23 Answers

Hi. I was wondering when it is recommended to turn my bub’s carseat around from rear facing to front facing. I’ve heard it’s recommended to wait until a child is 6 months old but I wanted to see what other mums thought. Thanks.

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  • 6 months I believe is way too young
    I’m waiting for as long as possible. I have read so many cases that people were glad they didn’t turn it to early as they’d been in an accident and if they had of there baby may have been hurt.

  • Leave it as long as possible! They need to have great head/neck control. They also need to meet all line markers etc.
    If the child doesn’t like facing backwards, then I would try a mirror

  • usually 6-12 months old the longer the better. Thy must alo have good neck strength. What i did to keep my kids happy was put a little mirror up high on top of the seat in front of them one of the kiddy safe ones that they sell for that reason. So that they could look into and see whats going on behind them. And so i could see them in the kiddy mirror my oldest kid had bad reflux and was always chocking so this was a great help for me to be able to see him.

  • Very few babies like to be rear facing once they get to the stage that they want to be able to see around them. Some scream the whole time which is very distracting and distressing for the driver. I wish there was a capsule designed that faces the front of the car – not the back. When you think about it, a person rear facing in a vehicle is more likely to suffer from motion sickness – the same probably applies to babies. A 4 year old child’s head will go forwards or sideways if they fall asleep. Once the baby is the length of the capsule it needs to be reversed because of their legs and feet.

  • It’s recommended to wait until at least 12 months, or until your child can sit up unsupported. Any earlier will cause back strain, and cause their neck to flop when sleeping or tired. I usually let mine go all the way to 12 months, and even so I notice they are less comfortable for the first month or two of turning around – much as they like the new unrestricted view!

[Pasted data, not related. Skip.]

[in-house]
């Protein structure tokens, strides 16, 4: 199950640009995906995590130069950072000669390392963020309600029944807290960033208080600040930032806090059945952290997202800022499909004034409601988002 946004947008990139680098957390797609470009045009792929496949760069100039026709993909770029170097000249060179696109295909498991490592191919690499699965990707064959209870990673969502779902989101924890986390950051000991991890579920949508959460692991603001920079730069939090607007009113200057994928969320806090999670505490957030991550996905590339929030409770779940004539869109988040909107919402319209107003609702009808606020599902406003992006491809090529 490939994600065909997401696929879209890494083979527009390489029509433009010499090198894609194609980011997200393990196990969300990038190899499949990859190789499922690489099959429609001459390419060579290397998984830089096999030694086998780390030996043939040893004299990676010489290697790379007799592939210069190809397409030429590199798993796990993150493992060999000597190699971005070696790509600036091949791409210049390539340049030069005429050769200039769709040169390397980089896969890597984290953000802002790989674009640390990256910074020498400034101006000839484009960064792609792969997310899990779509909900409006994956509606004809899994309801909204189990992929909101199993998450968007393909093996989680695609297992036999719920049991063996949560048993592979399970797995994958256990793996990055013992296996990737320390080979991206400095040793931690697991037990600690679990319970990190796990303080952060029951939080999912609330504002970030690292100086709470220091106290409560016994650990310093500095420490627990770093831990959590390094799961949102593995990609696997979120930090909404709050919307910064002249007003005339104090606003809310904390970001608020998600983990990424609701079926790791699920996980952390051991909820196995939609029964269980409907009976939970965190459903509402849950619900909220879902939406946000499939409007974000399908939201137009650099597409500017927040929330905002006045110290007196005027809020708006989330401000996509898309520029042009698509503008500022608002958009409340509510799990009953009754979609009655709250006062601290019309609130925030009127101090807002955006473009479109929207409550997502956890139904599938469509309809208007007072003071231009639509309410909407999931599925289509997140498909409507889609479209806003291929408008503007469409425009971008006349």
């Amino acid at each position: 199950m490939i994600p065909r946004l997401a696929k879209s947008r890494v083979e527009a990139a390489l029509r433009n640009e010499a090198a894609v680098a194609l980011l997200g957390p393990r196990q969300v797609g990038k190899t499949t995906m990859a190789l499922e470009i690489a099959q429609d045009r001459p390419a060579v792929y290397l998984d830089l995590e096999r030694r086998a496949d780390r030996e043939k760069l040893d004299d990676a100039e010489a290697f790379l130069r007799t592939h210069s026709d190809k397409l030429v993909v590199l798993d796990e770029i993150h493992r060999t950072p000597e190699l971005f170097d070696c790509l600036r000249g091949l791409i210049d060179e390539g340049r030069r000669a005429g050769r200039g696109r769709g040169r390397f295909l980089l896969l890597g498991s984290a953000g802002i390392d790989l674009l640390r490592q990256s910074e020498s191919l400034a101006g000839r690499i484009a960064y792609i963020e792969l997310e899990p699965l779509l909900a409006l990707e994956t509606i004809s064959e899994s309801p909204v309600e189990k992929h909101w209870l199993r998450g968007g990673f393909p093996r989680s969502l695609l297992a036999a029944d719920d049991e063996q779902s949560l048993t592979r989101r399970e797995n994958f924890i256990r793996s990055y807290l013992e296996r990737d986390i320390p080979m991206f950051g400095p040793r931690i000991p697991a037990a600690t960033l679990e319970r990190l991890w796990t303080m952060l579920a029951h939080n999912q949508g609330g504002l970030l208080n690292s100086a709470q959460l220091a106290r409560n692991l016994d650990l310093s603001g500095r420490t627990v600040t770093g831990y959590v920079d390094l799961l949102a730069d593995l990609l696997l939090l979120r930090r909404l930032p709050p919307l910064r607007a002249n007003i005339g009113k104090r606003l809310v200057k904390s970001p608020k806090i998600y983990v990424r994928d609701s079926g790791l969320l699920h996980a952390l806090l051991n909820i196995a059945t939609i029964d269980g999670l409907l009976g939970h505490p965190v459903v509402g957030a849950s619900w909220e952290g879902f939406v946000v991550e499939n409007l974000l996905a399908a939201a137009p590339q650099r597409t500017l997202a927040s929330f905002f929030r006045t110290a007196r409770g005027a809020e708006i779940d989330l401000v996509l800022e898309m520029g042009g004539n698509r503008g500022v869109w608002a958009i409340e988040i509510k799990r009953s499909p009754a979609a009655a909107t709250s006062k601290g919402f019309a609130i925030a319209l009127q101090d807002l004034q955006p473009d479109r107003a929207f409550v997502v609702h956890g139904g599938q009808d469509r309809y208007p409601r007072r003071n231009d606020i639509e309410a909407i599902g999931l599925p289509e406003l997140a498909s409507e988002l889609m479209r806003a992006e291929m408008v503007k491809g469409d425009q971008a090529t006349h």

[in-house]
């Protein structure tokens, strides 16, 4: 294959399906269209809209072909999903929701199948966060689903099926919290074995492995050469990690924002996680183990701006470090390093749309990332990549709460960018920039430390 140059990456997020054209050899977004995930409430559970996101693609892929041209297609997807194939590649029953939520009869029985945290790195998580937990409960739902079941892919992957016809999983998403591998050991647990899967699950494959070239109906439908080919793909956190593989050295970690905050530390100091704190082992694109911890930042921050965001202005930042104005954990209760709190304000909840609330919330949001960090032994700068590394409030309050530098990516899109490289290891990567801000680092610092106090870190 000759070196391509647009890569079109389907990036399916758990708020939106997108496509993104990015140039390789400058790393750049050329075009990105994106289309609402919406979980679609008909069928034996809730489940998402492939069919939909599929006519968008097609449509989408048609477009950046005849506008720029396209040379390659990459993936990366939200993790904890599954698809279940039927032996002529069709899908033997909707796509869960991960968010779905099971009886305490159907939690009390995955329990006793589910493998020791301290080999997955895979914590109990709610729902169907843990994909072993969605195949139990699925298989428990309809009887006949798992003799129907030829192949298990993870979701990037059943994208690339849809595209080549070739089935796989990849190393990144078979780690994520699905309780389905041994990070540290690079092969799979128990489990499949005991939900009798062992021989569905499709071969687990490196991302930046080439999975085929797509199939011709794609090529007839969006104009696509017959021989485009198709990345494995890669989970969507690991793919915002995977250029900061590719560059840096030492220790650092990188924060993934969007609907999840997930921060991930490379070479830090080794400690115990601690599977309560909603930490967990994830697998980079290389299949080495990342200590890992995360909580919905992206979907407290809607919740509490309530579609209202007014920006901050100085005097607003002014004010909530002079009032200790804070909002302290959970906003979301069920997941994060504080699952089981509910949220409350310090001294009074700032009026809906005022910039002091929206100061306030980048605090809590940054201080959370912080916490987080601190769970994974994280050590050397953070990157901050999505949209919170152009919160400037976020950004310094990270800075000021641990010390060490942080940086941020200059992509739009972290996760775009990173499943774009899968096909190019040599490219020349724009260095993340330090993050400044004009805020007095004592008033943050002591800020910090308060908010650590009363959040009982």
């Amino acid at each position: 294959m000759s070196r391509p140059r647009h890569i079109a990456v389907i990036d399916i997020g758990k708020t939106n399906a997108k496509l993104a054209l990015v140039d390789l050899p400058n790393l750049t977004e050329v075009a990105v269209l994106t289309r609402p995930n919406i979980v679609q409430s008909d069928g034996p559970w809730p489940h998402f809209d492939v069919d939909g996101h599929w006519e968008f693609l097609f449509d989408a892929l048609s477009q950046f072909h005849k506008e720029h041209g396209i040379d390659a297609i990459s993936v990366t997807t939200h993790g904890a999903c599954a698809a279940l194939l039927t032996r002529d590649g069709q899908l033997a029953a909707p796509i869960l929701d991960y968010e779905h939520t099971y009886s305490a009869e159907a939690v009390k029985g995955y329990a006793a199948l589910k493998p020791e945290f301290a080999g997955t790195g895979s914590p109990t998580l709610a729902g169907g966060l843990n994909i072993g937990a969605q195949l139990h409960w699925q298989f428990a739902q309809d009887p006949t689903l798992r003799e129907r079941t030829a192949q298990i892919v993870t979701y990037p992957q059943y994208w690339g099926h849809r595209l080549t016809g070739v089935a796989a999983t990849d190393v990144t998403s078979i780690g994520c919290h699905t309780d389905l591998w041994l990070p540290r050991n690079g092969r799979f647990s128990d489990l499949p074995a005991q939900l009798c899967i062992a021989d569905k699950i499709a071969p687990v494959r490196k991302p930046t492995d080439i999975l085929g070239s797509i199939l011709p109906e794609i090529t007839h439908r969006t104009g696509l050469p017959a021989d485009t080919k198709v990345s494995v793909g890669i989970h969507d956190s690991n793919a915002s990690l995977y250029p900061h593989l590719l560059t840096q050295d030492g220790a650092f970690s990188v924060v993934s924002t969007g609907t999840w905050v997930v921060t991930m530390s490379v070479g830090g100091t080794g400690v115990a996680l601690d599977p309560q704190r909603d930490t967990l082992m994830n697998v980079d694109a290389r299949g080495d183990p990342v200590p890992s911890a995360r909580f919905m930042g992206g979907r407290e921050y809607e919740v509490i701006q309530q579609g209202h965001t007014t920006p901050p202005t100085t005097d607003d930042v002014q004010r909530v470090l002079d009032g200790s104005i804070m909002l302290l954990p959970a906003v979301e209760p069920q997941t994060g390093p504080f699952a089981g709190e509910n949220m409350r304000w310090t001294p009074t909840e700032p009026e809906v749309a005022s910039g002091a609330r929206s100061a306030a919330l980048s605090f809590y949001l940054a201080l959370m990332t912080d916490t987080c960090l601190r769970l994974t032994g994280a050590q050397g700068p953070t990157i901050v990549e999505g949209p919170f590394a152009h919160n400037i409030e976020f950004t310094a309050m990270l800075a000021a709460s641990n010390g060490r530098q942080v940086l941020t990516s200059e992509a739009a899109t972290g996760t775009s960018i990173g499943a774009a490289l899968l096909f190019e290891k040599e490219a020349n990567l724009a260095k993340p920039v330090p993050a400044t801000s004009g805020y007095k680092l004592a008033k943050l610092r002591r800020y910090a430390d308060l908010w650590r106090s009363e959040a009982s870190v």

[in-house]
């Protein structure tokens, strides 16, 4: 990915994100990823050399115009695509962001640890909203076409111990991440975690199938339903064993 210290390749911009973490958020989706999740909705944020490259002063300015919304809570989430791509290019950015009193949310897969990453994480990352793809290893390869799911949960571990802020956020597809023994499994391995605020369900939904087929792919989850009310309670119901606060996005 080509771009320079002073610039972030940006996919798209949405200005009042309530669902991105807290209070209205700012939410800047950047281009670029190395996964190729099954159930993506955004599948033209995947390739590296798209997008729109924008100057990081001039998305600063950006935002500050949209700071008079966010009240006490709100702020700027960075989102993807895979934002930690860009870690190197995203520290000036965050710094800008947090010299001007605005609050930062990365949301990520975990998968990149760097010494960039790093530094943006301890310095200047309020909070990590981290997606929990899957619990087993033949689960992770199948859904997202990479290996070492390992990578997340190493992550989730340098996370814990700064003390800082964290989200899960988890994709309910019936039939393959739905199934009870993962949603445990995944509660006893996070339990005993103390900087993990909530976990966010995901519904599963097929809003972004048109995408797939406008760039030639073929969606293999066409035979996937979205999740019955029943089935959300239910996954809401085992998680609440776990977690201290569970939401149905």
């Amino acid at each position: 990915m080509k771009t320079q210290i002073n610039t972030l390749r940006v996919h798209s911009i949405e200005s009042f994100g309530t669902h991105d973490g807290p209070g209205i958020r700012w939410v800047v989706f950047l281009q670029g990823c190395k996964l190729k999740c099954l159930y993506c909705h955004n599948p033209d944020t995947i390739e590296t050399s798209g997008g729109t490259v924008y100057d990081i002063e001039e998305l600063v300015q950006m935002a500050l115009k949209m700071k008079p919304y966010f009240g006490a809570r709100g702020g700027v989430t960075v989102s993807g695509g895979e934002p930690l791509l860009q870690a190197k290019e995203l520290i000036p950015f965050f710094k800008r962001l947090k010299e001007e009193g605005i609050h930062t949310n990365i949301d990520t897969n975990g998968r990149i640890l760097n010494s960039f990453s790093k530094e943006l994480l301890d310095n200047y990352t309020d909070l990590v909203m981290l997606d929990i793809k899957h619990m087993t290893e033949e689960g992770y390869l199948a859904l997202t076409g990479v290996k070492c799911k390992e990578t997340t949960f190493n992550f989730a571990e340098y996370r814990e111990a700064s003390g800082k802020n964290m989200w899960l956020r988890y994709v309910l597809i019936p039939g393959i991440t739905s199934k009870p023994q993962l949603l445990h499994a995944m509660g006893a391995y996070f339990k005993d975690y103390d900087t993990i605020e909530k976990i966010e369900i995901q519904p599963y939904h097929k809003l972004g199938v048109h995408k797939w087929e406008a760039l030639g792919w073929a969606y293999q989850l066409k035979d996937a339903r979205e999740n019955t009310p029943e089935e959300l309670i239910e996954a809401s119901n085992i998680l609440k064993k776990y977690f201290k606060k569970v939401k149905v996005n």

• Minimum 6 months, I read everywhere that the longer you leave a bub rear facing, the better. I turned my bub around at 6 months 1 week because she had fantastic neck control. She’s 14 months now and so mobile lol. And she loves the front facing seat

  • Rearface them as long as possible. It is much safer. Most people think it is ok to turn them once they are sitting and holding their head. This is not true. Their heads are quite large in comparison to their body and their neck muscles are not strong enough to counteract the forces in an accident.

  • my baby was about 10 mths when we did this

  • I have an 8 month old and when he was 5 months old i look that same question up that you’re asking on the Internet and it said about 6 to 7 months to the car seat around and when i did my baby loved it

  • Be guided by the Safety Standards Assoc and the baby seat manufacturers. Follow the recommended legal age guidelines. They are there for the child’s safety.

  • It’s recommended 12 months although I have seen some go years (and photos which showed it actually looks comfy. They don’t need to be turned around until it’s uncomfortable for them :)

  • It’s the law for babies to be RF until 6 months. And then it is strongly recommended to continue RF until 2yo or as long as you can.

  • If you have a convertible seat then your child is not read facing. We just purchased a seat for our child and it states on the box that it can be used from birth to 8 years

  • Children up to six months old must use an approved rearward-facing infant restraint and must not travel in the front seat of a vehicle that has two or more rows of seats.

    The restraint must be properly installed and adjusted to fit the child’s body.

    A rearward-facing infant restraint allows a child to lie down and, in a crash, gives support and protection to the head and neck, the most vulnerable parts of a child’s body.

    A rearward-facing restraint can be fitted to a vehicle with only one row of seats provided it does not have an airbag in that position and a child restraint anchorage point is available.

    I just got this from SAPOL’S website but covers the whole of Australia

  • The laws state 6 months. Before that, a child’s head size compared to their body ratio means that there can be major if not fatal injuries in even a small accident. Weight is not a measurement on any seat manufactured after 2011, only the height of the child.

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